The question is how far back is considered acceptable? Do some really expect PMB to be bogged down in unending probes? Besides, would the probing of his predecessors not have been a matter for President Jonathan to have considered? Anyway, a future president may decide to probe events of thirty years earlier, which will be within their gift. As much as one can tell, President Buhari was clear that he was not going to embark on an historic probing.
It is probable that had Jonathan’s administration not been ruthless in out stripping its predecessors in assets stripping, PMB would have been contented in concentrating his energies in governing.
The obvious challenges facing the country are enough to engage his immediate attention without the distraction of asset recovery. Sadly, colossal public stealing went on under Jonathan. PMB to turn a blind eye to such wanton economic sabotage would be an abdication of responsibility.
The last six years witnessed an unprecedented financial recklessness, rules of common public decency were abandoned as certified criminals were offered and paid billions of dollars and naira of unexecuted contracts. Including, making American dollars the fashionable currency to buy votes in a poor Nigeria.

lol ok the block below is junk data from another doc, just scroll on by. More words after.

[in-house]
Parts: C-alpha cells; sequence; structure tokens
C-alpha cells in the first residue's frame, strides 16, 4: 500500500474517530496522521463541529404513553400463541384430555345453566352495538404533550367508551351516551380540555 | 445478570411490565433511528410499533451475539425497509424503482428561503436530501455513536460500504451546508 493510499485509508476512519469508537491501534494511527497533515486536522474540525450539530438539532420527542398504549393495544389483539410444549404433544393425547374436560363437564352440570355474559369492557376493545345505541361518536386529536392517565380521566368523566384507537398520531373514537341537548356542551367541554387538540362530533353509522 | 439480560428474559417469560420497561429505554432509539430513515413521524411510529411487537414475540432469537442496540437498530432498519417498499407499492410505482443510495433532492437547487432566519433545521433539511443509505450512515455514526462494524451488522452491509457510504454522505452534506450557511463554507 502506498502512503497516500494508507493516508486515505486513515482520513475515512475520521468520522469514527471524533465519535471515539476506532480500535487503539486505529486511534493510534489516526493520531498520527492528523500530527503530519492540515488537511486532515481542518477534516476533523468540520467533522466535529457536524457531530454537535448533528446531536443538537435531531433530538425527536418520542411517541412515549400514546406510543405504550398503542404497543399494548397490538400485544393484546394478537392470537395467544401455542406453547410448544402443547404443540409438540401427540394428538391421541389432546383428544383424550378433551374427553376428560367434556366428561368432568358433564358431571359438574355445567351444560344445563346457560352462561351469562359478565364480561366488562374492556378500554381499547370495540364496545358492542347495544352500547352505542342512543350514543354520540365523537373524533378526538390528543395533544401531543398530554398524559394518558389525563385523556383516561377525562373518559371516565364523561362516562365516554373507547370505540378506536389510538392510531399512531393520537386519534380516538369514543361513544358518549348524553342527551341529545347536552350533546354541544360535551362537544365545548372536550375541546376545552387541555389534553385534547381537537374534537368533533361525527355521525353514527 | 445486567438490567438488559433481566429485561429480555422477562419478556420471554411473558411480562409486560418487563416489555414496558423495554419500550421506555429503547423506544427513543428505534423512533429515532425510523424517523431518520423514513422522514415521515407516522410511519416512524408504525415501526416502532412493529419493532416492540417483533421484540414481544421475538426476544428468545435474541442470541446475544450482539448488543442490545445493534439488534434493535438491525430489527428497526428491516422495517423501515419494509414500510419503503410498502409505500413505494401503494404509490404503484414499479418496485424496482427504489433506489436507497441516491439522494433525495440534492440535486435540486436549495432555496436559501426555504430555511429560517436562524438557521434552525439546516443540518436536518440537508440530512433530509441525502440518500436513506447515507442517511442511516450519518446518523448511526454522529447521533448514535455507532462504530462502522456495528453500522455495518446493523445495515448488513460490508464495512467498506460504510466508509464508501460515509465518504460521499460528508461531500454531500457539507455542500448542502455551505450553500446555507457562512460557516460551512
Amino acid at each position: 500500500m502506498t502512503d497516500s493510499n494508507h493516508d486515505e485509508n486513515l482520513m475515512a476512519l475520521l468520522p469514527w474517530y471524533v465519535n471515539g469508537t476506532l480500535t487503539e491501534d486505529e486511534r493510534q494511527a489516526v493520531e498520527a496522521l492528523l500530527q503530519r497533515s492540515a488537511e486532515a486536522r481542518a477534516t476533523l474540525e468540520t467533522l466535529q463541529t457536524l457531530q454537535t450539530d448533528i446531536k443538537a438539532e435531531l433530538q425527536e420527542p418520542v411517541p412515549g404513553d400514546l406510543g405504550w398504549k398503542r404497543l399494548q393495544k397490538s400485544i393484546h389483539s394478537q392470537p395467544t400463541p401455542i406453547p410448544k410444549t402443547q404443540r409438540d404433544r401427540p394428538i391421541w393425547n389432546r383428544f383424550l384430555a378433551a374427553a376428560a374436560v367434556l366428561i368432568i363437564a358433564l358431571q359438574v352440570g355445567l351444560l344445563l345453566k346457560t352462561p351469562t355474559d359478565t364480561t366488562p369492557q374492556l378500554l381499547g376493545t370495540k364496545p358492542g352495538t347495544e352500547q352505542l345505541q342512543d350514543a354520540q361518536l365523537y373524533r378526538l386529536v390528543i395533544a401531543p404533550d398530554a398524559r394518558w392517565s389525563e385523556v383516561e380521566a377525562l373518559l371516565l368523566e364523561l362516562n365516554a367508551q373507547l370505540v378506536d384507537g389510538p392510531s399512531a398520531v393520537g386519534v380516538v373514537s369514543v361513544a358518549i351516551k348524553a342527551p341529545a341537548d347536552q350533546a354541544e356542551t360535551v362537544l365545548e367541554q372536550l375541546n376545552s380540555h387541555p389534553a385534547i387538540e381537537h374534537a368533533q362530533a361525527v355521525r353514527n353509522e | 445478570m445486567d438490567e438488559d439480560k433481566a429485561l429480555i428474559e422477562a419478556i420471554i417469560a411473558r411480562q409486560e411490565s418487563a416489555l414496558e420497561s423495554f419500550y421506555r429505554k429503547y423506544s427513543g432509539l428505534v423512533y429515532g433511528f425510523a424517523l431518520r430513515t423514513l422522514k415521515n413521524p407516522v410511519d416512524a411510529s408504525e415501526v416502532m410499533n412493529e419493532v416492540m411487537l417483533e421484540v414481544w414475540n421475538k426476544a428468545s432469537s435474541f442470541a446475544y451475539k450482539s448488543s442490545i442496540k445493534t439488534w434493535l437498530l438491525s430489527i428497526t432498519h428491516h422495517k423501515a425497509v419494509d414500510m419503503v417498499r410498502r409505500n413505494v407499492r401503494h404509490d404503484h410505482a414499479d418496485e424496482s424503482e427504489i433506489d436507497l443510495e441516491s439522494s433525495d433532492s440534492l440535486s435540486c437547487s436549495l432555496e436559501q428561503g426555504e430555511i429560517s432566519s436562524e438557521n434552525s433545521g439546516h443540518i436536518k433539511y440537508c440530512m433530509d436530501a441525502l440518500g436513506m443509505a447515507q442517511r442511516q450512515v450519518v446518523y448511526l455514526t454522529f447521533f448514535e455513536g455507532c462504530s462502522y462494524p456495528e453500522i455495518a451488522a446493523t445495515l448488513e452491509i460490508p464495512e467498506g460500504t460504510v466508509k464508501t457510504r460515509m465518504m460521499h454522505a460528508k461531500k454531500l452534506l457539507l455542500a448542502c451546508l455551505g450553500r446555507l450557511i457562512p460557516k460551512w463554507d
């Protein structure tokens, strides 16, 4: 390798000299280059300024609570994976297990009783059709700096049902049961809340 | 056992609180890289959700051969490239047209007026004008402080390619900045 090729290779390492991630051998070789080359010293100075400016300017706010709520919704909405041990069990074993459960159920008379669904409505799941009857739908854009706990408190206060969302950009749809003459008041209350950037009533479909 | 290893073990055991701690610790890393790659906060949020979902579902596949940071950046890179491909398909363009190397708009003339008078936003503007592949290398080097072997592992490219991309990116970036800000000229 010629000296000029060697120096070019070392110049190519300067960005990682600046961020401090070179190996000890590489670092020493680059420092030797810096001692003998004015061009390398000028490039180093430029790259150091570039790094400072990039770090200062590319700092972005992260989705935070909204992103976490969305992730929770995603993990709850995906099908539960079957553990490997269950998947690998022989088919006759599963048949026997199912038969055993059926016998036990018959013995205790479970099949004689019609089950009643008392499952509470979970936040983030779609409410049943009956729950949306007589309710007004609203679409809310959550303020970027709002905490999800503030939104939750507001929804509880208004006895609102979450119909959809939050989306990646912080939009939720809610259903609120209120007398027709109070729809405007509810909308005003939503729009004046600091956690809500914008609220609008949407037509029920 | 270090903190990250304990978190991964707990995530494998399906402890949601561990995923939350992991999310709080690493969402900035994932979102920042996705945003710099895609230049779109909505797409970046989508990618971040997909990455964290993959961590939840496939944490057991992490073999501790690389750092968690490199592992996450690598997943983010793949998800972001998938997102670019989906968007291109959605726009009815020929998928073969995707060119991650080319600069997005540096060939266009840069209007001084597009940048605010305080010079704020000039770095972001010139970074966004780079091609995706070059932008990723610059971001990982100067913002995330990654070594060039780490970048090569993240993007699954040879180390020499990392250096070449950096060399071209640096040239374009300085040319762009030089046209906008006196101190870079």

The litany of financial misdemeanours by PDP and Jonathan are better provided by APC with its access to public files than an outsider’s speculative attempt.
What is worth sharing though, is the story of how the director of a federal agency who must have been on mind-altering substance, dared his staff starved of their salaries to protest about his open stealing.
(Tufia kwa). On the insinuation that corrupt monies were used to sponsor President Buhari’s election, if these were true, we may need to consider the sequencing of crimes.
But importantly, without being provocative, there is a question; how many saw PMB’s election as desirable for the country’s future and how many dipped their hands in their pockets to support the cause? Perhaps, it is time we realise that we must be willing to fund and fully support any public good cause we believe in.
Otherwise, there should be no surprises when those who pay for the goods demand receipts. Fortunately, we may be spared that spectre because of PMB and what he stands for; I equally suggest we accept that sometimes the end justifies the means.